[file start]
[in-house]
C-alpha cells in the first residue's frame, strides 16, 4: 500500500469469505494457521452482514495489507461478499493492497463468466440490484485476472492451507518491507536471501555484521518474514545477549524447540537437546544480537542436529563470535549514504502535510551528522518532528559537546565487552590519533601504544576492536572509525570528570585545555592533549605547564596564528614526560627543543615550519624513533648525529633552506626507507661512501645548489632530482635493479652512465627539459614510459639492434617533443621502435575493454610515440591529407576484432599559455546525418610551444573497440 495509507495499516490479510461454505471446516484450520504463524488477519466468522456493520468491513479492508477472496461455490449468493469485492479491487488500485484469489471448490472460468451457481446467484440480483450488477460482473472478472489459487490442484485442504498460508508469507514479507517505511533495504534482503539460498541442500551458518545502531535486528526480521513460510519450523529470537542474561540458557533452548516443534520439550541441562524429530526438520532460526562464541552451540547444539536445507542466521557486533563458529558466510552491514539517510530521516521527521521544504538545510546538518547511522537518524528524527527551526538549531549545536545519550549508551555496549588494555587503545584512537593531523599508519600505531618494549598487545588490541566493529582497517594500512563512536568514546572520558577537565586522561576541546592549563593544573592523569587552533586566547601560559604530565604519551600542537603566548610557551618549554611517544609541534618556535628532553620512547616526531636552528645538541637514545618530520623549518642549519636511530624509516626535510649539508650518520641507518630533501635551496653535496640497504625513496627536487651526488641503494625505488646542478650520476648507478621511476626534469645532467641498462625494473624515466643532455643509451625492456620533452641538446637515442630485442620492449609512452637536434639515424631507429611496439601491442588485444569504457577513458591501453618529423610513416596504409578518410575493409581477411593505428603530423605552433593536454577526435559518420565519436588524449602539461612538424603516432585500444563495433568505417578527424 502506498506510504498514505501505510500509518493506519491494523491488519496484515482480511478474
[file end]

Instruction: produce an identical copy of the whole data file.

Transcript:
[in-house]
C-alpha cells in the first residue's frame, strides 16, 4: 500500500469469505494457521452482514495489507461478499493492497463468466440490484485476472492451507518491507536471501555484521518474514545477549524447540537437546544480537542436529563470535549514504502535510551528522518532528559537546565487552590519533601504544576492536572509525570528570585545555592533549605547564596564528614526560627543543615550519624513533648525529633552506626507507661512501645548489632530482635493479652512465627539459614510459639492434617533443621502435575493454610515440591529407576484432599559455546525418610551444573497440 495509507495499516490479510461454505471446516484450520504463524488477519466468522456493520468491513479492508477472496461455490449468493469485492479491487488500485484469489471448490472460468451457481446467484440480483450488477460482473472478472489459487490442484485442504498460508508469507514479507517505511533495504534482503539460498541442500551458518545502531535486528526480521513460510519450523529470537542474561540458557533452548516443534520439550541441562524429530526438520532460526562464541552451540547444539536445507542466521557486533563458529558466510552491514539517510530521516521527521521544504538545510546538518547511522537518524528524527527551526538549531549545536545519550549508551555496549588494555587503545584512537593531523599508519600505531618494549598487545588490541566493529582497517594500512563512536568514546572520558577537565586522561576541546592549563593544573592523569587552533586566547601560559604530565604519551600542537603566548610557551618549554611517544609541534618556535628532553620512547616526531636552528645538541637514545618530520623549518642549519636511530624509516626535510649539508650518520641507518630533501635551496653535496640497504625513496627536487651526488641503494625505488646542478650520476648507478621511476626534469645532467641498462625494473624515466643532455643509451625492456620533452641538446637515442630485442620492449609512452637536434639515424631507429611496439601491442588485444569504457577513458591501453618529423610513416596504409578518410575493409581477411593505428603530423605552433593536454577526435559518420565519436588524449602539461612538424603516432585500444563495433568505417578527424 502506498506510504498514505501505510500509518493506519491494523491488519496484515482480511478474